Nottingham England Castle, Robin Hood, and more
Amid the Lace Market's curving paved streets and lovely Georgian architecture, stands a stone-columned building with a sinister past, a past that is couched in justice, yet sees crimes more heinous and shocking than the theft of a few shillings worth of dry goods. It is here on the front steps of Nottingham's County Gaol that the "Bloody Code" was carried out with the horror of grisly public hangings.
Nottingham, England, located in the country's Midlands, is home to the legend of Robin Hood and the Sheriff of Nottingham. While these assertions are true, the city possesses a much broader and fascinating history with a contemporary and chic city center, marvelous cuisine and cultural attractions.
Galleries of Justice MuseumOne such attraction is the Galleries of Justice Museum, formerly known as the Nottingham County Gaol, Shire Hall.
The museum, located on High Pavement Street in the Lace Market district, takes visitors on a journey that begins in the old Criminal Court or Shire Hall. For centuries, Shire Hall saw the drama of trials played-out and if the accused were found guilty, they were taken directly down through the court stairs in the lower medieval levels of the gaol. If you were found guilty of a crime deemed punishable by death, you would've been unceremoniously hung by the neck on the front steps of the gaol house steps for all to see.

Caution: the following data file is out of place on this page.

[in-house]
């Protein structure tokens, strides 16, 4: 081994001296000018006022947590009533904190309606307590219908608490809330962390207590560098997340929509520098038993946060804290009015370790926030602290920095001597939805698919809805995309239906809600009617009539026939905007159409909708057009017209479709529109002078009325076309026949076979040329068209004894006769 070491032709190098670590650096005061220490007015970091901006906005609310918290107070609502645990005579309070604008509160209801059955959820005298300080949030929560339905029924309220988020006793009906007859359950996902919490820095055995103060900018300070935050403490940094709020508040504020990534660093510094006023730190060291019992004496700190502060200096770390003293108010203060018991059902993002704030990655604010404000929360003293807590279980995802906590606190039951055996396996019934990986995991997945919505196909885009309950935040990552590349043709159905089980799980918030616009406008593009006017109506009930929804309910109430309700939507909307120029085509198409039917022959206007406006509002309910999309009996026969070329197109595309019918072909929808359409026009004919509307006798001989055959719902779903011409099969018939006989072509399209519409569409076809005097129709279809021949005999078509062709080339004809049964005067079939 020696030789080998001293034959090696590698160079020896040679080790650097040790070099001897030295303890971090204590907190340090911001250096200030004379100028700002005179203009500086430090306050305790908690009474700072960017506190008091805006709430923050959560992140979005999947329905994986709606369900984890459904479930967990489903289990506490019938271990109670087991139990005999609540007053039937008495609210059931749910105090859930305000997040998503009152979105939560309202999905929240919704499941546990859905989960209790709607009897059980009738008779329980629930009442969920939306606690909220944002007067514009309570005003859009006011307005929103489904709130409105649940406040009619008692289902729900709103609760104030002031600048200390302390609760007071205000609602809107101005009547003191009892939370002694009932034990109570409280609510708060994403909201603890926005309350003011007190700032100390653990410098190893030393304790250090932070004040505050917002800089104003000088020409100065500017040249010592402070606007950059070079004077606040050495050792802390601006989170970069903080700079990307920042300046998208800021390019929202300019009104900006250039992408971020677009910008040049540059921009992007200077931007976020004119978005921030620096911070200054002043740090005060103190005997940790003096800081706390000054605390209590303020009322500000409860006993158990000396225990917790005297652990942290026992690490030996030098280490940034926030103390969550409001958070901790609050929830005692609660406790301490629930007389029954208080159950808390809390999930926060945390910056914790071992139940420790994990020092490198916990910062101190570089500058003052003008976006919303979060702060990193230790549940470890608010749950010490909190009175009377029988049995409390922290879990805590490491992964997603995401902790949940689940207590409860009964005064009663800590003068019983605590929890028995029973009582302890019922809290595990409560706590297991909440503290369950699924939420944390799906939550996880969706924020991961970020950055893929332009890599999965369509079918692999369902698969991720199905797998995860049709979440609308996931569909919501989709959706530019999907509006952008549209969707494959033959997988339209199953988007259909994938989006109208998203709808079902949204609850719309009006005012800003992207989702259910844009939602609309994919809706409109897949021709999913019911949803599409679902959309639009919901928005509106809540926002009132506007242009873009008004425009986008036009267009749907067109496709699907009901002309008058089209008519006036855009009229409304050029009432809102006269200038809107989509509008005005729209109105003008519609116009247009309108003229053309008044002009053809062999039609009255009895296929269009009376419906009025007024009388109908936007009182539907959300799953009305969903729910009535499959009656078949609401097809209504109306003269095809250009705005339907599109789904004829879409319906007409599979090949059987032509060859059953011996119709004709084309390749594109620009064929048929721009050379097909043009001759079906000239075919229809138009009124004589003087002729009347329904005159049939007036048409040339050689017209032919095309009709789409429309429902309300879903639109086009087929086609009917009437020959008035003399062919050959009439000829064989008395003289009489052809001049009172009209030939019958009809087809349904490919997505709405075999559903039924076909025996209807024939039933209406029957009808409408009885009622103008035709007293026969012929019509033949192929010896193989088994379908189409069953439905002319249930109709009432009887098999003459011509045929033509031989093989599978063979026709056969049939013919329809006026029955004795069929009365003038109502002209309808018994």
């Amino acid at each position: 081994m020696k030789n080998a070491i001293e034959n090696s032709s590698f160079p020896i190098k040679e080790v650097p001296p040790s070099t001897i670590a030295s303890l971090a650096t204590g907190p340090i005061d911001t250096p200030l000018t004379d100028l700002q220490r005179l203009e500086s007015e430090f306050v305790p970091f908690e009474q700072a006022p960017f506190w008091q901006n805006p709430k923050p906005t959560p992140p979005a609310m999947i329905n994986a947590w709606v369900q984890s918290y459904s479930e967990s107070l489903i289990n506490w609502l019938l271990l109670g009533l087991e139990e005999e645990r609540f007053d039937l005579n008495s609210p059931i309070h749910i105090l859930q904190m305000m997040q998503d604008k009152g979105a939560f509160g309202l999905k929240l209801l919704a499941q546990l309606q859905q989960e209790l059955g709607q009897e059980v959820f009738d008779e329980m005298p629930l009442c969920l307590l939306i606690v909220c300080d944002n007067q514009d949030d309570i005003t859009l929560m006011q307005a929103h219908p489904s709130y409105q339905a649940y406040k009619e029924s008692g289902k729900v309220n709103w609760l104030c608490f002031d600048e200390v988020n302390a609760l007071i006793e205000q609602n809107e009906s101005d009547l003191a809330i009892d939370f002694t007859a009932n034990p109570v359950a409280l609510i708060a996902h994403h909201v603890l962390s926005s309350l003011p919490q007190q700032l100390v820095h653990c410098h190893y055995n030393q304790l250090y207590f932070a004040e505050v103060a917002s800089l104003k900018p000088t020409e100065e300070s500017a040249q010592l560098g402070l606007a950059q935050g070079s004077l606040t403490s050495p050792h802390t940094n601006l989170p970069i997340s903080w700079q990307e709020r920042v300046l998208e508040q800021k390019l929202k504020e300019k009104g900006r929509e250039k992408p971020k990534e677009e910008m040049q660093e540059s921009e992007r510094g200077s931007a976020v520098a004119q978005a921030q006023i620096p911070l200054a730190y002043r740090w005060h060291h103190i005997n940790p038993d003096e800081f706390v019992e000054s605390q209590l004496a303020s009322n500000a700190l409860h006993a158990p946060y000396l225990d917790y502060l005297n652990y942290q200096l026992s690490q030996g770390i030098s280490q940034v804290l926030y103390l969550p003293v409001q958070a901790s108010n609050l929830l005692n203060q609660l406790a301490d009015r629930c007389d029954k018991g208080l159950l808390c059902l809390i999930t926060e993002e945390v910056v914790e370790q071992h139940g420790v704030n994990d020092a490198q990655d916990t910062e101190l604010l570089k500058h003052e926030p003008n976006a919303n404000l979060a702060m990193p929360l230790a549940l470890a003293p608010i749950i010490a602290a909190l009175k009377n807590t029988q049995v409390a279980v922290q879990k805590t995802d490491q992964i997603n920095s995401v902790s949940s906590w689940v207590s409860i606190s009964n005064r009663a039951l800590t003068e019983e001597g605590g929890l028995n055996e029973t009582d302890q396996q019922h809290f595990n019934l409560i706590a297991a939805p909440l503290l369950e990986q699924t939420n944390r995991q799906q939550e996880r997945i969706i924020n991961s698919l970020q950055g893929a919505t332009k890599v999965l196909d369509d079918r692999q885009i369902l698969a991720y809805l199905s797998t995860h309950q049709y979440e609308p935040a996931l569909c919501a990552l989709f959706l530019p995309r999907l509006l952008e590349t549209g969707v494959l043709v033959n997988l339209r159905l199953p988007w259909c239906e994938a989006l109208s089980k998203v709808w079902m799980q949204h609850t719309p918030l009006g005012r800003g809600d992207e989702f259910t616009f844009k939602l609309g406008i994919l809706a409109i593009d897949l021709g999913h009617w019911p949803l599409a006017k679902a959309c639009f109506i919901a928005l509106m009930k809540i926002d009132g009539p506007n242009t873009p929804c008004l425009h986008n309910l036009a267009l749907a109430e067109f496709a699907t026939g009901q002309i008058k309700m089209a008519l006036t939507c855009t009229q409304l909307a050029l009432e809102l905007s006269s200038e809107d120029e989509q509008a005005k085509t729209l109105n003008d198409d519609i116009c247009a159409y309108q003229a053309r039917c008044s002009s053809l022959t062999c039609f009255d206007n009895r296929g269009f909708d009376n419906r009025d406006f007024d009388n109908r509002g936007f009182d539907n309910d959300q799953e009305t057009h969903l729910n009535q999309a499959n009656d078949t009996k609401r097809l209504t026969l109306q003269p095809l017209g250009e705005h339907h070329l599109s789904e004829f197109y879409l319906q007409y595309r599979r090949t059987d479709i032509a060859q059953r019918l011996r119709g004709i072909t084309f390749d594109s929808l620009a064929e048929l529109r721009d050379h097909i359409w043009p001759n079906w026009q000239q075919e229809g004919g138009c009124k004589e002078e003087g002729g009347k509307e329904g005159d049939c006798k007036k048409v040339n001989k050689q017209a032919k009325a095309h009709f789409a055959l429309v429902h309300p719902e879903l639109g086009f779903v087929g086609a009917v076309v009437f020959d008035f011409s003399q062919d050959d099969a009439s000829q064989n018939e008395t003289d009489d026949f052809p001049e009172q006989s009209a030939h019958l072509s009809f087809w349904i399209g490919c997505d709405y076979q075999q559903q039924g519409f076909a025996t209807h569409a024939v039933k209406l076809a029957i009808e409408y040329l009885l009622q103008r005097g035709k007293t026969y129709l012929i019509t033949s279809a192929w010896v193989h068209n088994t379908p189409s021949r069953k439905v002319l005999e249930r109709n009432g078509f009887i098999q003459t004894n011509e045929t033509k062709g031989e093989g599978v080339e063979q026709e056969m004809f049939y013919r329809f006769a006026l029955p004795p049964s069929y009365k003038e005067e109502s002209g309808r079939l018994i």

The museum provides an intriguing and informative tour throughout the multi-storied Galleries Of Justice, from the courtroom to the lowest cells, five levels below. The history of crime and punishment are displayed with bizarre images and photographs, staged cells and audio re-enactments with creepy and chilling accounts of life for the convicted men and women in the gaol. In addition, the museum offers cool performance tours, audio tours and hair-raising ghost tours.
City of CavesNottingham offers another unusual aspect of its past with the City of Caves. Even stranger is the entrance location, within the Broadmarsh shopping Centre. For over 750 years, this mysterious world below ground served as housing, a tannery, an air-raid shelter and is even believed to have been used by the Druids. And, it was no doubt a refuge for nefarious activities as well.
The tour begins with a decent down a narrow flight of stairs and into an eerie, yet amazing world, carved out of sandstone that interweaves through secret passages and tunnels. Some of the caves are tiny with barely room to stand, while others are almost cathedral height with re-created living conditions and artifacts from various periods. The tour explores why and how the caves were created and the myths and legends that exist within them today.
Nottingham CastleAlthough Robin Hood is considered a legend, many within Nottingham's region say he actually existed. After visiting Nottingham Castle, it's not surprising how the legend of the dashing hero began. The castle, located a few blocks from Nottingham's Old Market Square, resides on a hilltop overlooking the city.